: A tutorial on statistical methods for population association studies. Nat Rev Genet 2006; 7: 781–791.

  41. 41.

    , , et al: Human metabolic individuality in biomedical and pharmaceutical research. Nature 2011; 477: 54–60.

  42. 42.

    , , et al: Discovery and refinement of loci associated with lipid levels. Nat Genet 2013; 45: 1274–1283.

  43. 43.

    , , et al: Evaluating the discriminative power of multi-trait genetic risk scores for type 2 diabetes in a northern Swedish population. Diabetologia 2010; 53: 2155–2162.

  44. 44.

    , , et al: The impact of low-frequency and rare variants on lipid levels. Nat Genet 2015; 47: 589–597.

  45. 45.

    , , et al: Exome sequencing identifies rare LDLR and APOA5 alleles conferring risk for myocardial infarction. Nature 2015; 518: 102–106.

  46. 46.

    , , et al: Methylome-wide association study of schizophrenia. JAMA Psychiatry 2014; 71: 255.

  47. 47.

    : Obesity and psychotic disorders: uncovering common mechanisms through metabolomics. Dis Model Mech 2012; 5: 614–620.

  48. 48.

    , , et al: Pancreatic islet enhancer clusters enriched in type 2 diabetes risk-associated variants. Nat Genet 2014; 46: 136–143.

  49. 49.

    , , et al: The power of gene-based rare variant methods to detect disease-associated variation and test hypotheses about complex disease. PLoS Genet 2015; 11: e1005165.

Download references

Acknowledgements

This work used the computing resources of the UK MEDical BIOinformatics partnership - aggregation, integration, visualisation and analysis of large, complex data (UK MED-BIO) which is supported by the Medical Research Council (grant number MR/L01632X/1), the Imperial College High Performance Computing Service, URL: http://www.imperial.ac.uk/admin-services/ict/self-service/research-support/hpc/ This project was supported by the European Commission under the Marie Curie Intra-European Fellowship (project MARVEL (PIEF-GA-2013-626461)). IP was in part funded by the Elsie Widdowson Fellowship, the Wellcome Trust Seed Award in Science (WT205915) and the European Union’s Horizon 2020 research and innovation programme (DYNAhealth, project number 633595). APM is a Wellcome Trust Senior Fellow in Basic Biomedical Science (grant number WT098017). Northern Finland Birth Cohort (NFBC1966) thank the late Professor Paula Rantakallio (launch of NFBC1966), the participants in the 31 years study and the NFBC project center. NFBC1966 received financial support from University of Oulu Grant no. 65354, Oulu University Hospital Grant no. 2/97, 8/97, Ministry of Health and Social Affairs Grant no. 23/251/97, 160/97, 190/97, National Institute for Health and Welfare, Helsinki Grant no. 54121, Regional Institute of Occupational Health, Oulu, Finland Grant no. 50621, 54231.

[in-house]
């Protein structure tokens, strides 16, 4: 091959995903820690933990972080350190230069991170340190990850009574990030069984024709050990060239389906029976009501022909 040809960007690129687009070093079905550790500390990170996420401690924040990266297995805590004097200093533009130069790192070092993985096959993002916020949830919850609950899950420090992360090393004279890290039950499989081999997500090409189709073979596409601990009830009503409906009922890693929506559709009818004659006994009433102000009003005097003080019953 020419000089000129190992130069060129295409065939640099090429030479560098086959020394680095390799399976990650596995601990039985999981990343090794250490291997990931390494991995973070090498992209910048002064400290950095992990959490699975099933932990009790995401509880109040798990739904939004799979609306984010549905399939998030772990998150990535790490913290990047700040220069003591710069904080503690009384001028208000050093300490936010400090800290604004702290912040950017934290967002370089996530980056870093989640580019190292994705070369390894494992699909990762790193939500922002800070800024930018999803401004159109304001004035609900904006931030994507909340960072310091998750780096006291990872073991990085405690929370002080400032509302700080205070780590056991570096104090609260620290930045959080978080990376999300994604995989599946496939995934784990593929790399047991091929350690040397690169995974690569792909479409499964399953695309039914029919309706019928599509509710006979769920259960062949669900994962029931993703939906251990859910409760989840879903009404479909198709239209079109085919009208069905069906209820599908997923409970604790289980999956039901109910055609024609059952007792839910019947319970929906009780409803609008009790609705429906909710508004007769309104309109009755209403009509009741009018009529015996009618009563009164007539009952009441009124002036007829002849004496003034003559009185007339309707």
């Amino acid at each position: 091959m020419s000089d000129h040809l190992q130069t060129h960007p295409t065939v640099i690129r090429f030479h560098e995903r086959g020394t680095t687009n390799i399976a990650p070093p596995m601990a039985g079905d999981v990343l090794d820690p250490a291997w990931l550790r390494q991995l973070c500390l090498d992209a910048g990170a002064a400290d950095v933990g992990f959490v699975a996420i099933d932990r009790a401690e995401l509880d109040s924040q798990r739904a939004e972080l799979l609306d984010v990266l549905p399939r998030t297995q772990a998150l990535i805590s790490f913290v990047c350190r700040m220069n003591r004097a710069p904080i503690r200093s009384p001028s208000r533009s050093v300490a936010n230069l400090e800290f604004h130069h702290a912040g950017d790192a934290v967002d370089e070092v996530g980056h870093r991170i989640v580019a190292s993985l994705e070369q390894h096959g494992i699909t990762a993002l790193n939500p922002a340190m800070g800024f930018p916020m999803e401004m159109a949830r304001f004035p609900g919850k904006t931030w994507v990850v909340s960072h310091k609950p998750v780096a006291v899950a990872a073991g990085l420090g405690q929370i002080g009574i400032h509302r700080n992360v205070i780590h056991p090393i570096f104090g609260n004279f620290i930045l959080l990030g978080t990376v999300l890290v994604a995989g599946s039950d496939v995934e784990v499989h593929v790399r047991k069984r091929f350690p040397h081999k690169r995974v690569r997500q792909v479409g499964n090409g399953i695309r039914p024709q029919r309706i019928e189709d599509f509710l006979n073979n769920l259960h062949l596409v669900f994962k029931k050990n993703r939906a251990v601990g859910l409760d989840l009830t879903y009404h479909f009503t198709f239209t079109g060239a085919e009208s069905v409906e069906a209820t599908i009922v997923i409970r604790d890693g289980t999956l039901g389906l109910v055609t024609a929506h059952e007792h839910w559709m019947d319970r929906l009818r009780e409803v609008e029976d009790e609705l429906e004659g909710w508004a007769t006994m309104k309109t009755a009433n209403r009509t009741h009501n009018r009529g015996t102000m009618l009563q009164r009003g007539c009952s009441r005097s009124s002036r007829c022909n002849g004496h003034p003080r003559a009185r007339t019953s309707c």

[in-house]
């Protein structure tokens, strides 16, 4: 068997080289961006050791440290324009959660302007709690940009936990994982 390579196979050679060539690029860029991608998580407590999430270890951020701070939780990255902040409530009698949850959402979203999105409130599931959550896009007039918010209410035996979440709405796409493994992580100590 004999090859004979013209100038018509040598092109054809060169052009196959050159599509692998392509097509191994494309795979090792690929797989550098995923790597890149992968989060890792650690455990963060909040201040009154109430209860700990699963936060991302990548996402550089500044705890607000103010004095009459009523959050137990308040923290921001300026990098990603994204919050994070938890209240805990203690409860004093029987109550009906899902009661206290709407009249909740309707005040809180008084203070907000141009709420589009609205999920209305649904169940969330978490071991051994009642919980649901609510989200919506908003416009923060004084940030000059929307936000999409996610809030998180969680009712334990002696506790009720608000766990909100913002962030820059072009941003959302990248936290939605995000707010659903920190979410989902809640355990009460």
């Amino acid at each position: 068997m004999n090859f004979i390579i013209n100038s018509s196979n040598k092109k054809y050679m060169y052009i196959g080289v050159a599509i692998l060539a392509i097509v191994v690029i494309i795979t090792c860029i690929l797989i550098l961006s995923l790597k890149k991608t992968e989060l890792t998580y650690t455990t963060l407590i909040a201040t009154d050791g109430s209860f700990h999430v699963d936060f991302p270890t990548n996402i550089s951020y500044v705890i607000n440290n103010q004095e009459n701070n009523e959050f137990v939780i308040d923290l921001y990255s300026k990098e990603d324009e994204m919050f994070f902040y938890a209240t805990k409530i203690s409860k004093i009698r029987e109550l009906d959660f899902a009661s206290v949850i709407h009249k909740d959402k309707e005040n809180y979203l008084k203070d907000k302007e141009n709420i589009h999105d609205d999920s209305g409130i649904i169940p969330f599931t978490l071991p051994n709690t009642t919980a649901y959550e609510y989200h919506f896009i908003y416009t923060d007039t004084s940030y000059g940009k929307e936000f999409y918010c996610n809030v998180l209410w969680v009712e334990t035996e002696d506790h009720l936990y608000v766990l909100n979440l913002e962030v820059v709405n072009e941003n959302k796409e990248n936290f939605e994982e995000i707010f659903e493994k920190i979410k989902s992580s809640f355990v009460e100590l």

Author information

Affiliations

  1. Department of Genomics of Common Disease, Imperial College London, London, UK

    • Marika Kaakinen
    • , Jani Heikkinen
    •  & Inga Prokopenko
  2. Estonian Genome Center, University of Tartu, Tartu, Estonia

    • Reedik Mägi
    •  & Krista Fischer
  3. Neuroepidemiology and Ageing (NEA) Research Unit, Imperial College London, London, UK

    • Jani Heikkinen
  4. Department of Epidemiology and Biostatistics, MRC-PHE Centre for Environment and Health, School of Public Health, Imperial College London, London, UK

    • Marjo-Riitta Järvelin
  5. Center for Life Course Health Research, University of Oulu, Oulu, Finland

    • Marjo-Riitta Järvelin
  6. Unit of Primary Care, Oulu University Hospital, Oulu, Finland

    • Marjo-Riitta Järvelin
  7. Biocenter Oulu, University of Oulu, Oulu, Finland

    • Marjo-Riitta Järvelin
  8. Department of Biostatistics, University of Liverpool, Liverpool, UK

    • Andrew P Morris

Authors

  1. Search for Marika Kaakinen in:

  2. Search for Reedik Mägi in:

  3. Search for Krista Fischer in:

  4. Search for Jani Heikkinen in:

  5. Search for Marjo-Riitta Järvelin in:

  6. Search for Andrew P Morris in:

  7. Search for Inga Prokopenko in:

Competing interests

The authors declare no conflict of interest.

Corresponding author

Correspondence to Inga Prokopenko.

Supplementary information

About this article

Publication history

Received

Revised

Accepted

Published

DOI

https://doi.org/10.1038/ejhg.2017.90

Supplementary Information accompanies this paper on European Journal of Human Genetics website (http://www.nature.com/ejhg)

Further reading